Pulmonary atresia is a congenital heart malformation in which the valve from the right side of the heart that normally allows the movement of blood from the heart to the lungs does not form during pregnancy. One of every 10,000 babies is born with pulmonary atresia.
During pregnancy, a natural opening (the “foramen ovale”) exists between the two upper chambers of the heart allowing blood to flow between them. Normally, this opening closes at birth. But in cases of pulmonary atresia, sometimes the foramen ovale remains open after birth. Likewise, a blood vessel, the “patent ductus arteriosis,” allows blood to the lungs before birth, but closes at birth. Medication can be given to keep this vessel open.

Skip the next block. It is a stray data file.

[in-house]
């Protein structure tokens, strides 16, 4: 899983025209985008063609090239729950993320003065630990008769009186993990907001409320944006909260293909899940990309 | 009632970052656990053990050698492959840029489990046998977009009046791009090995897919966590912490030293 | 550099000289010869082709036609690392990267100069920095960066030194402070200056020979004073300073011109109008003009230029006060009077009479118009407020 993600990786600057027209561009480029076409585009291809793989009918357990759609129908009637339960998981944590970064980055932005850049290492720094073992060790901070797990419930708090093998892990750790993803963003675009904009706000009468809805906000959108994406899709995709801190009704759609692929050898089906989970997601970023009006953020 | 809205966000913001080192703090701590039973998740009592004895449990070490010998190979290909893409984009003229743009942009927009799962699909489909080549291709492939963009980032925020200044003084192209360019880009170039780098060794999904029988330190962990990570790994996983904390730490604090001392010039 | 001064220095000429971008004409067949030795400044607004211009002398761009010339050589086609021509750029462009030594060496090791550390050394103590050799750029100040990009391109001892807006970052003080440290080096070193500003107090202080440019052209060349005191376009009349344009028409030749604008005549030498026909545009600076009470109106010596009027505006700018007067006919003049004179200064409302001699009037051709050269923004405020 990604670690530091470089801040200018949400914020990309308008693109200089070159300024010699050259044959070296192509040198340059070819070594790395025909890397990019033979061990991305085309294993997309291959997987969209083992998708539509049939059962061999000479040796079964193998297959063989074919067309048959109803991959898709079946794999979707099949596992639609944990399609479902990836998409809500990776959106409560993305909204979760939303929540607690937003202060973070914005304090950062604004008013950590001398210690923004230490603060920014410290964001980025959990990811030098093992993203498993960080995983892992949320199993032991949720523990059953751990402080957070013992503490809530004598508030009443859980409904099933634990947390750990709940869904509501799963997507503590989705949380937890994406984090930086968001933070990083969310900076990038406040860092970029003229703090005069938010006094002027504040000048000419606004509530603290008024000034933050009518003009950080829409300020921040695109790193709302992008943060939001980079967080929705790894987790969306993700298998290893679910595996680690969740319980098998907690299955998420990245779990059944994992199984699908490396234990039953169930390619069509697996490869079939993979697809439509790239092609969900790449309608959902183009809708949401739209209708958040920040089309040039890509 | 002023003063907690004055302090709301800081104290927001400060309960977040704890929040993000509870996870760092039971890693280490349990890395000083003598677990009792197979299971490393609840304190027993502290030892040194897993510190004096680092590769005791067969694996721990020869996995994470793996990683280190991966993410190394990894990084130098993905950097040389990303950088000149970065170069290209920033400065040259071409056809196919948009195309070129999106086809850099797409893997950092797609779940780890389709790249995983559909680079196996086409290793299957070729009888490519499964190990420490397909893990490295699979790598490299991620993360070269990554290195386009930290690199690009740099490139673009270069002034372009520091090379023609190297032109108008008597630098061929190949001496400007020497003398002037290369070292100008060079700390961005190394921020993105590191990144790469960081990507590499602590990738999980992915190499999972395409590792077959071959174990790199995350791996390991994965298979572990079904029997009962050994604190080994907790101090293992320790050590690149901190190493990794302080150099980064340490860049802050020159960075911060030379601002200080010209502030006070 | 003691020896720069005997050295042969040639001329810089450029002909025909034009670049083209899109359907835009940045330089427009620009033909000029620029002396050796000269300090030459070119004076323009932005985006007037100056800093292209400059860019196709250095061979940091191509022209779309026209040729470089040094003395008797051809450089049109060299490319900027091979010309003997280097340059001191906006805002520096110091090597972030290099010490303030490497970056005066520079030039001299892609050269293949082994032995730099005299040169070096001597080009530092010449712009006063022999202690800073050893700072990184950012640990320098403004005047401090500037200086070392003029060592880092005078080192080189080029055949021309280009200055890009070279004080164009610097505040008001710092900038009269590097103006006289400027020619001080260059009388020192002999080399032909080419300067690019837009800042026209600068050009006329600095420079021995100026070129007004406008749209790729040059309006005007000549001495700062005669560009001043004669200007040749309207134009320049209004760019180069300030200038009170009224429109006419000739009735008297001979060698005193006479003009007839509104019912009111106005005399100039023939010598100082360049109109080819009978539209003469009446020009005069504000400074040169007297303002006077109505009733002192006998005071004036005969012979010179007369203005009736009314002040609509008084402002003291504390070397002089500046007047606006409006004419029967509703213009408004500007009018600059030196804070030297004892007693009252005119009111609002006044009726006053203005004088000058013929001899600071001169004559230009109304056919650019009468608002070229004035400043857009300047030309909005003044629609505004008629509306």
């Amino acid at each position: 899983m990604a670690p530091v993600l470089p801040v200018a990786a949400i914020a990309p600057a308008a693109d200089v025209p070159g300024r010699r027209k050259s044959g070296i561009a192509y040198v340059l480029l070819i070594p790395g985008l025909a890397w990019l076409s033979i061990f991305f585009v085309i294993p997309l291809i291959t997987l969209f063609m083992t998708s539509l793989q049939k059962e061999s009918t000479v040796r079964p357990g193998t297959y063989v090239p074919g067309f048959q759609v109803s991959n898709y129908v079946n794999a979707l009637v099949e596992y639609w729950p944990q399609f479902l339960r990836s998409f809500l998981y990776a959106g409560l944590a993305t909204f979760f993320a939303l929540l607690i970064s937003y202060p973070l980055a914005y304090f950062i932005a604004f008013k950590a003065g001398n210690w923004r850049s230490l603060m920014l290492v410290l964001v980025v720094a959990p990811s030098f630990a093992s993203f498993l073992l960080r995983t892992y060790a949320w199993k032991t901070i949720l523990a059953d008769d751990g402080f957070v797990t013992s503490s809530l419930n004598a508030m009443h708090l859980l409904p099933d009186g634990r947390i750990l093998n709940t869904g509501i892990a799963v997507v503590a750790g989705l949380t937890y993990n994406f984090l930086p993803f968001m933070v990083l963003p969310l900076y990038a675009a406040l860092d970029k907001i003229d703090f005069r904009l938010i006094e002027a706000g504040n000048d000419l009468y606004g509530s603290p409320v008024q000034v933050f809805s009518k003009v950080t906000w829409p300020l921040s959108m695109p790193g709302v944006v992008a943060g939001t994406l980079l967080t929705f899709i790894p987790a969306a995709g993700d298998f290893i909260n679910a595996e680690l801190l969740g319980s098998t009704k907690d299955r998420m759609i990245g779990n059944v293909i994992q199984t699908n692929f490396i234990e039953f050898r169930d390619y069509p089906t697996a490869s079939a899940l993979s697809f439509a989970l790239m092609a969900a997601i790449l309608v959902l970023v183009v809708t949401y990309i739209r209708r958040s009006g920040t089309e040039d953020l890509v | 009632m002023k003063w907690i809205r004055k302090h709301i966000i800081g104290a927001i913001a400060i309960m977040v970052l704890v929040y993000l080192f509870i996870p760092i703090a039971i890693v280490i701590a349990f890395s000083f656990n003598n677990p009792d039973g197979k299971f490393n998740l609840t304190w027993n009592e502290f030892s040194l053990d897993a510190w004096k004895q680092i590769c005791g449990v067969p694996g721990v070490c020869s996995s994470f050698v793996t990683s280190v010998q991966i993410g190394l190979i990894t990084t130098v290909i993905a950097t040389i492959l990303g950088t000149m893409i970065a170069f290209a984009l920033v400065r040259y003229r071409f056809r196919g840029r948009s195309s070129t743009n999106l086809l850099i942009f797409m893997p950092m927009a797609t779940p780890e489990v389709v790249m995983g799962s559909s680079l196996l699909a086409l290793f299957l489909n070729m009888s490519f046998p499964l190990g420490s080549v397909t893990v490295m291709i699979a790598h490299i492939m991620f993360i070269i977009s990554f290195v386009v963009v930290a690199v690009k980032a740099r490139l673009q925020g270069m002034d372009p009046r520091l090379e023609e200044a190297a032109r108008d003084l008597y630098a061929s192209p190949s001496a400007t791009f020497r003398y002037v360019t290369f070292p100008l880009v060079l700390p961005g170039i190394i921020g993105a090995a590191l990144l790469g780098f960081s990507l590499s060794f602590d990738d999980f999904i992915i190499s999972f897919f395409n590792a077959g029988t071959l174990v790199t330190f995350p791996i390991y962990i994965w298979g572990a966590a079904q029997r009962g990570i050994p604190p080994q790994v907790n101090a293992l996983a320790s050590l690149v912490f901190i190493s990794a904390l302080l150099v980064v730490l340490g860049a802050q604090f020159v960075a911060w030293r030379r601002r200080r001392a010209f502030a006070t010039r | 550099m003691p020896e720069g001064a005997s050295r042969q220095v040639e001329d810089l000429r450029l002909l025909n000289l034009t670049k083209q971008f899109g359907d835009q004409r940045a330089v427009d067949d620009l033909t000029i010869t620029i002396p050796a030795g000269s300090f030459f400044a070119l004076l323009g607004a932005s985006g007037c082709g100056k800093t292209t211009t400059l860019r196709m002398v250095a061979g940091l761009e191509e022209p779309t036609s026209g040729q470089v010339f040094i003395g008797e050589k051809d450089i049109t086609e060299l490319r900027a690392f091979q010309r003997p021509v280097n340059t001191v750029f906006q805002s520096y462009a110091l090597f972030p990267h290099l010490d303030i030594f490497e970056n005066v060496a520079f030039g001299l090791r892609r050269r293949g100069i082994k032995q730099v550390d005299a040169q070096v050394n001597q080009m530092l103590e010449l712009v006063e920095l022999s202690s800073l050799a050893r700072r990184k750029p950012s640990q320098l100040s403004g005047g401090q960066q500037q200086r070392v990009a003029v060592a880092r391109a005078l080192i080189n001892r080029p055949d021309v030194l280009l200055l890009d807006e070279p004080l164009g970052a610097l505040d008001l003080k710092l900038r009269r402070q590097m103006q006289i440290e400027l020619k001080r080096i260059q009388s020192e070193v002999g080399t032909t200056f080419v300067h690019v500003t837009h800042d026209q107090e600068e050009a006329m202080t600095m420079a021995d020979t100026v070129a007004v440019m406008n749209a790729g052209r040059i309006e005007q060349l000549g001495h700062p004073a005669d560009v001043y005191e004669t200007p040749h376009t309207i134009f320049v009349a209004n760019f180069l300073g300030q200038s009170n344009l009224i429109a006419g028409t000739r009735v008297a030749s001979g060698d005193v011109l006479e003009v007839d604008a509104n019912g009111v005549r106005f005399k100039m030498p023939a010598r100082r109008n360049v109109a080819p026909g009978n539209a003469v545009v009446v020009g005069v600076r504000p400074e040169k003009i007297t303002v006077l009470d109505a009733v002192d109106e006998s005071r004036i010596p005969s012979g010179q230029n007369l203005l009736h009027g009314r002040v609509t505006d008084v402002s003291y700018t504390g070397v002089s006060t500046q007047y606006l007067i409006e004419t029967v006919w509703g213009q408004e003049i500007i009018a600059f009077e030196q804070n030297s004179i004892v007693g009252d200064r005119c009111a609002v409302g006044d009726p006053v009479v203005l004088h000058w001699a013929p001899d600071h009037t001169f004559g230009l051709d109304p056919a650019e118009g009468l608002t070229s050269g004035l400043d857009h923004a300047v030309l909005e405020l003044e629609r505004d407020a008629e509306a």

Typical Heart - Cross Section
Heart with Pulmonary Atresia with Intact Ventricular Septum (VS)
Pulmonary atresia might be discovered during a prenatal ultrasound. A fetal echocardiogram can be done to help confirm the diagnosis.
After birth, the signs of the condition include fast breathing or shortness of breath, and ashen or bluish color to the skin, poor feeding, and extreme sleepiness. A cardiac catheterization can be done to finalize the diagnosis.
Treatment will most likely include surgery, and several types are available depending on the severity of the malformation. In some cases, a catheter can be inserted and a stent placed to keep open the ductus arteriosis. Then, open heart surgery will be necessary to repair or replace the pulmonary valve or to place a tube between the right ventricle and the arteries to the lungs. Finally, the heart must be rebuilt as a single ventricle, creating one pumping chamber instead of the usual two. If all else fails, a heart transplant may be needed.